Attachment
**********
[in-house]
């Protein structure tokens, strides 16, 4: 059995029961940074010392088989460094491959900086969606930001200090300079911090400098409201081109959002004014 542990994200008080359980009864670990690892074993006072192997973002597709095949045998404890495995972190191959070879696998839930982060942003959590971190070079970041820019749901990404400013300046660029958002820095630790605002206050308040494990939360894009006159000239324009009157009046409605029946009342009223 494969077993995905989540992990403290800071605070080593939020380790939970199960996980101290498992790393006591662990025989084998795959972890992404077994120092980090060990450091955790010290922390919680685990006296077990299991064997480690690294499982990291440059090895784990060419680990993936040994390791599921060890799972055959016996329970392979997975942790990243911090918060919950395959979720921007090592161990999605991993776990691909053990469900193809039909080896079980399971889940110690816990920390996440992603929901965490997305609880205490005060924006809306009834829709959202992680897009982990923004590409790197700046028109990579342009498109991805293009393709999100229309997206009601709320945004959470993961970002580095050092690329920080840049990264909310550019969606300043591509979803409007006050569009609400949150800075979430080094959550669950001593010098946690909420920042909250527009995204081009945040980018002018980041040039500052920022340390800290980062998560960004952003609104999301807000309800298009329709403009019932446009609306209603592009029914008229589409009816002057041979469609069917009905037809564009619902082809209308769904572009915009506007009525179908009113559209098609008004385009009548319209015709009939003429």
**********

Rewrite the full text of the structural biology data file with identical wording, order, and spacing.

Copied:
[in-house]
């Protein structure tokens, strides 16, 4: 059995029961940074010392088989460094491959900086969606930001200090300079911090400098409201081109959002004014 542990994200008080359980009864670990690892074993006072192997973002597709095949045998404890495995972190191959070879696998839930982060942003959590971190070079970041820019749901990404400013300046660029958002820095630790605002206050308040494990939360894009006159000239324009009157009046409605029946009342009223 494969077993995905989540992990403290800071605070080593939020380790939970199960996980101290498992790393006591662990025989084998795959972890992404077994120092980090060990450091955790010290922390919680685990006296077990299991064997480690690294499982990291440059090895784990060419680990993936040994390791599921060890799972055959016996329970392979997975942790990243911090918060919950395959979720921007090592161990999605991993776990691909053990469900193809039909080896079980399971889940110690816990920390996440992603929901965490997305609880205490005060924006809306009834829709959202992680897009982990923004590409790197700046028109990579342009498109991805293009393709999100229309997206009601709320945004959470993961970002580095050092690329920080840049990264909310550019969606300043591509979803409007006050569009609400949150800075979430080094959550669950001593010098946690909420920042909250527009995204081009945040980018002018980041040039500052920022340390800290980062998560960004952003609104999301807000309800298009329709403009019932446009609306209603592009029914008229589409009816002057041979469609069917009905037809564009619902082809209308769904572009915009506007009525179908009113559209098609008004385009009548319209015709009939003429």